The atrium domus is what we associate with Roman housing, thanks to the excavations at Pompeii. It developed out of the need for patrons to have somewhere for their clients to wait for them, whilst being suitably impressed by the great patron's grand ancestors. Atrium houses became architecturally redundant in Rome itself once there was an emperor, but continued to be popular in the provinces.
North African architecture to this day is designed to keep out the heat, and this is not a new concept. The Hadrianic houses at Bulla Regia in Tunisia had at atrium carved down into the basement, and sophisticated water features designed to keep the inhabitants of Massinissa's old capital cool in the heat.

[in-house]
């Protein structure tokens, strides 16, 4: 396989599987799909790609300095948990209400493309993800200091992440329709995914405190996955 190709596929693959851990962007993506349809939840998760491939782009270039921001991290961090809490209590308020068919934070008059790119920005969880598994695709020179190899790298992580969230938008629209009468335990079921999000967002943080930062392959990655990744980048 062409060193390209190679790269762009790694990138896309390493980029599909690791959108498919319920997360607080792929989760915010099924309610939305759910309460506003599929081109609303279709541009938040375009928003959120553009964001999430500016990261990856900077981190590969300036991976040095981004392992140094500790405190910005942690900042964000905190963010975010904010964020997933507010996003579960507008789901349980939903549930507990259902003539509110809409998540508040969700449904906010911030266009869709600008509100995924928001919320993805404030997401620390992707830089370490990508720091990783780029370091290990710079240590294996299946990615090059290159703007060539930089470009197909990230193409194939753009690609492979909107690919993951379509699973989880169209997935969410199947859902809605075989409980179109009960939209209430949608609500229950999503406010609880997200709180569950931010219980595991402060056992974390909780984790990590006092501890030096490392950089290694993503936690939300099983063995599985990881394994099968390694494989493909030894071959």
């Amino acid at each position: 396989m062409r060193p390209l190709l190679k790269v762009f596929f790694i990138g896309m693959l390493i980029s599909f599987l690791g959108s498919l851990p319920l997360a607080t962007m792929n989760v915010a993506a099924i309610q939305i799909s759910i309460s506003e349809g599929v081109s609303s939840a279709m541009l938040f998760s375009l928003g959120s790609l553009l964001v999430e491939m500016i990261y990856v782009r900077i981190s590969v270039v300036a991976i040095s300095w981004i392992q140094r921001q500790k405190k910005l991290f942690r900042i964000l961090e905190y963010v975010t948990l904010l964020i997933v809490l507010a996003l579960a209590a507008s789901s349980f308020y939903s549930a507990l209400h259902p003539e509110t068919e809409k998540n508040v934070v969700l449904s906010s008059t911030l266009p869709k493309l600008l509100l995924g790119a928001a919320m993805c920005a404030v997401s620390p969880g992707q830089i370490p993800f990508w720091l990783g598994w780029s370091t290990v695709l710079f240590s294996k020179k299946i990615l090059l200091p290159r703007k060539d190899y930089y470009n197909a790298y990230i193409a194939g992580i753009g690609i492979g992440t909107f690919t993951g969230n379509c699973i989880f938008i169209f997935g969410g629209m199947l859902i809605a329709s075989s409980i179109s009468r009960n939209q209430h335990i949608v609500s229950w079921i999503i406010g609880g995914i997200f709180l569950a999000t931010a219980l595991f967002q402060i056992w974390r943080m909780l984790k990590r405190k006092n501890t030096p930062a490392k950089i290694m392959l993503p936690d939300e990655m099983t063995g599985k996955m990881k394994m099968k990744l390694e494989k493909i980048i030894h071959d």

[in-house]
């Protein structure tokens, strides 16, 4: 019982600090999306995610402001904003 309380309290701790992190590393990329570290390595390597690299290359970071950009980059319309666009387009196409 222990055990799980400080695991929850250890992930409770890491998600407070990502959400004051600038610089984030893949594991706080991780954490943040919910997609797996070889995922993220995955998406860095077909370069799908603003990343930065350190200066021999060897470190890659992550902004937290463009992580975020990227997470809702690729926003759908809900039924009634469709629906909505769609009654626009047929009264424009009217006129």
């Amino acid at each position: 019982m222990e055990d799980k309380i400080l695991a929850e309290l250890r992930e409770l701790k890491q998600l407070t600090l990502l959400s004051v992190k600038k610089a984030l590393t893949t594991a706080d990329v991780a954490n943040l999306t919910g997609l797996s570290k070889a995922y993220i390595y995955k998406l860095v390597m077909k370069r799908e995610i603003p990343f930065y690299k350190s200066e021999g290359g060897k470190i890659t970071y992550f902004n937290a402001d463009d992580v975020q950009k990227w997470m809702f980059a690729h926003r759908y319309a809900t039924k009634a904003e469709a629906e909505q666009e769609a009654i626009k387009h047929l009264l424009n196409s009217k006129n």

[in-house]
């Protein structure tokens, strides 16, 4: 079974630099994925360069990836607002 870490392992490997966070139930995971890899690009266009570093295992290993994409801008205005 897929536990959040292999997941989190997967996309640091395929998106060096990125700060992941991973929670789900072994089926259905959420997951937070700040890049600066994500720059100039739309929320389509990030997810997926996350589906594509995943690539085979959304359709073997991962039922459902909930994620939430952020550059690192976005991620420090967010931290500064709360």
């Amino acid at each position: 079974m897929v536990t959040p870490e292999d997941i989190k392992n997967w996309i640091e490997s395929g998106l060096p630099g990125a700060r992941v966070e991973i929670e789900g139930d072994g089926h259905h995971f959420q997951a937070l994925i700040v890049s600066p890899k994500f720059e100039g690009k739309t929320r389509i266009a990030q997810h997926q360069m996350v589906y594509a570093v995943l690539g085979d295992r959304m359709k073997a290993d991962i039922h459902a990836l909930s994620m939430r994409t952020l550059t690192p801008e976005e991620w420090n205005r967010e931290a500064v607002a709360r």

The villas survive with lavish decoration. My slides are in storage, but the WMF has some photos.